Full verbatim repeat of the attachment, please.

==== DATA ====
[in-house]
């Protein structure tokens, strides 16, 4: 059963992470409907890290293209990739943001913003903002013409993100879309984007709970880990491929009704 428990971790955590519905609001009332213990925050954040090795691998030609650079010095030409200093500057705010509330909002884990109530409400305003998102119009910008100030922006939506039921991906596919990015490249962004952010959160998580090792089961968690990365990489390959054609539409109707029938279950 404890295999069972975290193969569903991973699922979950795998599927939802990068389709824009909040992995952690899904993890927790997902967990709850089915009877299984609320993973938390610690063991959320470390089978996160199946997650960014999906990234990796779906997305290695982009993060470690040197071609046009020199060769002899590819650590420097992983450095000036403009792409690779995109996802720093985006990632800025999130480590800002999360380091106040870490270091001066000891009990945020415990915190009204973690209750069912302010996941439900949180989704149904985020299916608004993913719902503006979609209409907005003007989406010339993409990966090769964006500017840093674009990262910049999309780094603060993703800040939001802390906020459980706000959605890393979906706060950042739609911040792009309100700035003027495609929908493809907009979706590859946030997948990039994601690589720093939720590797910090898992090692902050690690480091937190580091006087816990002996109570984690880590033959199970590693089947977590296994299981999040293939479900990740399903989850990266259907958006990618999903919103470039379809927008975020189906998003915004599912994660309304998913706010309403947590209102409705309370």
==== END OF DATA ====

[in-house]
């Protein structure tokens, strides 16, 4: 059963992470409907890290293209990739943001913003903002013409993100879309984007709970880990491929009704 428990971790955590519905609001009332213990925050954040090795691998030609650079010095030409200093500057705010509330909002884990109530409400305003998102119009910008100030922006939506039921991906596919990015490249962004952010959160998580090792089961968690990365990489390959054609539409109707029938279950 404890295999069972975290193969569903991973699922979950795998599927939802990068389709824009909040992995952690899904993890927790997902967990709850089915009877299984609320993973938390610690063991959320470390089978996160199946997650960014999906990234990796779906997305290695982009993060470690040197071609046009020199060769002899590819650590420097992983450095000036403009792409690779995109996802720093985006990632800025999130480590800002999360380091106040870490270091001066000891009990945020415990915190009204973690209750069912302010996941439900949180989704149904985020299916608004993913719902503006979609209409907005003007989406010339993409990966090769964006500017840093674009990262910049999309780094603060993703800040939001802390906020459980706000959605890393979906706060950042739609911040792009309100700035003027495609929908493809907009979706590859946030997948990039994601690589720093939720590797910090898992090692902050690690480091937190580091006087816990002996109570984690880590033959199970590693089947977590296994299981999040293939479900990740399903989850990266259907958006990618999903919103470039379809927008975020189906998003915004599912994660309304998913706010309403947590209102409705309370």